There is no universal way or signified of capturing the experience of psychosis. I suggest a critical linguistic praxis-based study of psychosis to determine my original comment’s validity.
The concept of ‘signs’ has been around for a long time–classic philosophers such as Plato and Aristotle studied these terms. The terms are now associated with semiotics. Derived from the Greek root seme, as in semiotics (an interpreter of signs), Saussure and American philosophers used the term through history, rhetoric, and communication.
Saussure created the terms signifier and signified
The breakdown of basic semiotic interpretation during episodes of psychosis
On the language level, ‘signs’ and the ‘signified’ make up understanding and interpreting the world.
My argument has three sets of assumptions:
- The accumulation of psychotic symptoms and the worsening of psychosis symptoms are rooted in the ‘changing of signs’ within a person’s ‘system of signification’.
- Identifying psychosis symptoms doesn’t mark or capture a single ‘signified or sign’; relatively, the worsening of corresponding, primary, residual or inactive symptoms.
- The fundamental restructuring of a person’s interpretation of their system of signs, in language, oral expression, and all brain functions interact with the world through use and passage through the mind’s interpretive eye.
Connection to the world
I believe that we spend so much conjecturing, arguing, and surmising what psychosis is, not ignoring wholesale commonalities between people’s extreme states.
Shift the focus: effective treatment, either psychotherapy or some modality, based on the threefold set of assumptions I dispensed earlier.
What are the implications for clinical treatment and people?
The term universal, by definition, means ‘common effect’ (noun) or ‘applicable to all cases’ (adjective). Suppose we analyse both sentencing structures in a linguistic breakdown universal of both meaning and usage. In that case, any trained linguist will see what I am tracing through a study of language and altered or extreme states/psychosis.
Familiar signifiers increase in any given system of signification.
The likelihood or odds of a common effect experienced by people in crisis and going through the throws of first-episode psychosis becomes more and more likely.
Given the projection of worsening psychosis symptoms and the uniqueness of each experience, the chances of any person seeing, hearing, feeling, or smelling something the same way as another person is implausible. And, the commonality–the diversity of the sign–is ever-present.
The physiological impact of psychosis on the human body: Coping with the loss of connection to the world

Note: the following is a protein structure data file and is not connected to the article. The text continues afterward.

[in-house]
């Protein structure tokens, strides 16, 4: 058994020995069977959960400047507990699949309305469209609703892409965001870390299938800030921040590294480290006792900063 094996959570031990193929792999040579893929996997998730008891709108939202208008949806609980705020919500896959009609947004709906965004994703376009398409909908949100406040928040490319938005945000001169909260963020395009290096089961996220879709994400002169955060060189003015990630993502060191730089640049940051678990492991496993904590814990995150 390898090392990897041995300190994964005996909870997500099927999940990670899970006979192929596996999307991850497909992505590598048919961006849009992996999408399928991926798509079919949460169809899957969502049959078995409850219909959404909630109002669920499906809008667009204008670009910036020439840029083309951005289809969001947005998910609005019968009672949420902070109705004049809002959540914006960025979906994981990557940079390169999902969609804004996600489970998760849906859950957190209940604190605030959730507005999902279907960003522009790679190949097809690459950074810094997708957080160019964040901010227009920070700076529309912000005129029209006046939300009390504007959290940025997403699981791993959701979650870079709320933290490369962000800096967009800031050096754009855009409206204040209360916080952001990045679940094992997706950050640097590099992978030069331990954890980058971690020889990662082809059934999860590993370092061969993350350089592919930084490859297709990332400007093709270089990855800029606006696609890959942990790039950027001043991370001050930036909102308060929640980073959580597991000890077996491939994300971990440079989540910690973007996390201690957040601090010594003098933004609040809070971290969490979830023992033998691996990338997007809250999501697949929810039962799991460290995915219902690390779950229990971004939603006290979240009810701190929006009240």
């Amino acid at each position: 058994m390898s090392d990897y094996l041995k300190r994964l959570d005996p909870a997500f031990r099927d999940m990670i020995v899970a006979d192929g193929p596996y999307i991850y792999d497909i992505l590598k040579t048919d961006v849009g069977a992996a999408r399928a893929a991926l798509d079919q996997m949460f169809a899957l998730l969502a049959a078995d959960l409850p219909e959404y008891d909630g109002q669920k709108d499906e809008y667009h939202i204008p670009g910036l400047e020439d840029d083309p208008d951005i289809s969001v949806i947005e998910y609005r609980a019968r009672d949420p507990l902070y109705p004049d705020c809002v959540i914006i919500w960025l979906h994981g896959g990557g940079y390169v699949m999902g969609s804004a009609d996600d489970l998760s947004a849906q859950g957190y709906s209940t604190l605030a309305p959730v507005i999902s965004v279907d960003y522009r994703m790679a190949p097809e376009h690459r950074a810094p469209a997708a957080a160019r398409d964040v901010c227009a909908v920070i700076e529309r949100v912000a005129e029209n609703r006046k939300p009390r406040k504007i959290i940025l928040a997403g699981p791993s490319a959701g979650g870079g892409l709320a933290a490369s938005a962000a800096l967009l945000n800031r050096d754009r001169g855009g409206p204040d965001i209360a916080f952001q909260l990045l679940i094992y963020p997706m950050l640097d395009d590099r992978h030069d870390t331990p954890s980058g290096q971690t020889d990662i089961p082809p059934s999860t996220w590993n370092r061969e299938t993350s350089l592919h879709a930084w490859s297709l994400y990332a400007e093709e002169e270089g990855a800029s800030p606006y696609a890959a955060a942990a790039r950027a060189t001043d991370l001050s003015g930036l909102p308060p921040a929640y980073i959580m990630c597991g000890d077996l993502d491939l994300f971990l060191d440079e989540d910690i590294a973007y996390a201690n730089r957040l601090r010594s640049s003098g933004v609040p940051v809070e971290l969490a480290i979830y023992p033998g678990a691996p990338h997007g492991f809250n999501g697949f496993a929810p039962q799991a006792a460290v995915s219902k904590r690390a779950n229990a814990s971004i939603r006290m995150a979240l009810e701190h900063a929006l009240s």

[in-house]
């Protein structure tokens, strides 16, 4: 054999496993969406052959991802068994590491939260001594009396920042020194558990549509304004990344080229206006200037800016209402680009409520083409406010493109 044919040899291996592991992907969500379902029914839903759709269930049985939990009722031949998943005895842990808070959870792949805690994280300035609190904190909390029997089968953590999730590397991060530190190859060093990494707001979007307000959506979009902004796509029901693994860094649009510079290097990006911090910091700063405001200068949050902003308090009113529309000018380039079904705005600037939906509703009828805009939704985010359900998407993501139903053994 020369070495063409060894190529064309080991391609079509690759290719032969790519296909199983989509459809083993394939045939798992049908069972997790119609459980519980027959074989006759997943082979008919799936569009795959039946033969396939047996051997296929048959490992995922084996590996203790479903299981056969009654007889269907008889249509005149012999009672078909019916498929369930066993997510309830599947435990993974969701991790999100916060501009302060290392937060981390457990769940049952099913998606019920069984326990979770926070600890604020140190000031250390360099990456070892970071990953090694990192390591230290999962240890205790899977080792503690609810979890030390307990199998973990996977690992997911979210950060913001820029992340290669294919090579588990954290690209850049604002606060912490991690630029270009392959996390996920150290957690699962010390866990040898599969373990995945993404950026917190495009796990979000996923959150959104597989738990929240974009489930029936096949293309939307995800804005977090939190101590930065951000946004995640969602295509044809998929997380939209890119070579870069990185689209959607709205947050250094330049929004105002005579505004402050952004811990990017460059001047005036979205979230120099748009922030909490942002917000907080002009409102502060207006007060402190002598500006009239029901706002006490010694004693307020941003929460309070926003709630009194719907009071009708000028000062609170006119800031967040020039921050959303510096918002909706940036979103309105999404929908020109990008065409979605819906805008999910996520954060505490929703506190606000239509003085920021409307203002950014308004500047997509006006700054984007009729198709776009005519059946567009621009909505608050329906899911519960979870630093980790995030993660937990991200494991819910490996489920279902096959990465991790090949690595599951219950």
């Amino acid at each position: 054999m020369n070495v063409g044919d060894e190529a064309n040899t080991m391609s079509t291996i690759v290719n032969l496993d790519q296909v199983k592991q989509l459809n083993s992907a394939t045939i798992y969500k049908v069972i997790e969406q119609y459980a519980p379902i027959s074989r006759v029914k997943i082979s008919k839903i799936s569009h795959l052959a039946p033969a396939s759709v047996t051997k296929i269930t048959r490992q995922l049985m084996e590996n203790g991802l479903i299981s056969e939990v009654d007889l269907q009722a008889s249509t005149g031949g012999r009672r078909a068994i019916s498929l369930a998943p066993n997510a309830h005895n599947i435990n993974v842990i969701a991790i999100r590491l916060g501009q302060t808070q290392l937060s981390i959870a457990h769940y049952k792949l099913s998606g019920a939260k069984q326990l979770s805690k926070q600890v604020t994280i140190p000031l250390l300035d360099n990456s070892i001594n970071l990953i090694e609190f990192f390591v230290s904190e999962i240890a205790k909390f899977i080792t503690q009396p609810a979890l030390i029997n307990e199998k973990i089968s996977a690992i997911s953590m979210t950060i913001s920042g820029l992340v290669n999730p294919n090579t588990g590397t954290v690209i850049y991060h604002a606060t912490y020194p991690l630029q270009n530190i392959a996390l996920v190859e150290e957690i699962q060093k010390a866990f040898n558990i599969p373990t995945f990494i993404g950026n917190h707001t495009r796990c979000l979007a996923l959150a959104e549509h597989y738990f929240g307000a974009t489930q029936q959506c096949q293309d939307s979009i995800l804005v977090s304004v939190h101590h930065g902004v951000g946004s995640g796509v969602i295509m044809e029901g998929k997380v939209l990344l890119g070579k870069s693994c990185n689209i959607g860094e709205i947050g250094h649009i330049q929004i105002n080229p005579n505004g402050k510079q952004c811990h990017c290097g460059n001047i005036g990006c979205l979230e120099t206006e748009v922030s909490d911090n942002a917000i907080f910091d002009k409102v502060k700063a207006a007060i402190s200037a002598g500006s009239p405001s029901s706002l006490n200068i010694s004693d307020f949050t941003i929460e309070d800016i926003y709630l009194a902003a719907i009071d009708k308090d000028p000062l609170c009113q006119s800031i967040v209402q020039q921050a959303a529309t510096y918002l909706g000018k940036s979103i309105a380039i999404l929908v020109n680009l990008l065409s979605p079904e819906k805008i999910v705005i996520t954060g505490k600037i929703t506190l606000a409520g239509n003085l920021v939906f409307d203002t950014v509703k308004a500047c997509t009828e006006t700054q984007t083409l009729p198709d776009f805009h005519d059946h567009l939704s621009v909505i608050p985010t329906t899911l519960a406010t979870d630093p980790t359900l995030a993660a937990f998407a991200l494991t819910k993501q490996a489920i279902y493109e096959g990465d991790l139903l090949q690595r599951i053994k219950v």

Psychosis symptoms can serve as the body’s response to a life adjustment and, in doing so, have also created a maladaptive coping mechanism to cope with the damage to the brain.
Instead, how the body compensates and handles the change in brain function is, in essence, both a method of coping and adaptive to something altogether wrong for the body.
The response, which is both a means of coping with a brain disorder and creating its reality by changing or challenging a person’s interpretation of their signification system, is healthy. Sometimes, the mind needs to deal with the dysfunction of its regulation by systematically changing its signs.
During initial psychotic symptoms, I fully believe the early moments of a person’s break are generally experienced as more systematic in the composition of the changing sign itself. Before psychosis symptoms worsen, I suggest that they shift from more systematic sign changes to more disruptive, arbitrary, and altogether difficult-to-follow changes within a person’s system of signification and interpretation of the world.
As brain tissue becomes more damaged, neurons and their pathways become more misaligned, and signals become more chaotic and dysfunctional to and from the brain. Therapists can measure the rate of change before things get really out of hand and introduce measures into worsening psychosis symptoms by charting and mapping out the rate of change within the person’s signification system.
The clinical significance of these claims has potential. If we assume my claims regarding the experience of psychosis can be measured, mapped out, and analysed for degradation between linkages of signifiers, the usefulness of this scheme becomes clear. Further analysis will have to research the correlation between sign linkage and the experience of the individual who has psychosis.
Given all signs of change, the active disease process moves toward a higher degree of chaos and instability. Measuring distress tolerance to such changes will also be necessary for the research to add new meaning to understanding how everyone’s unique experience shares commonalities.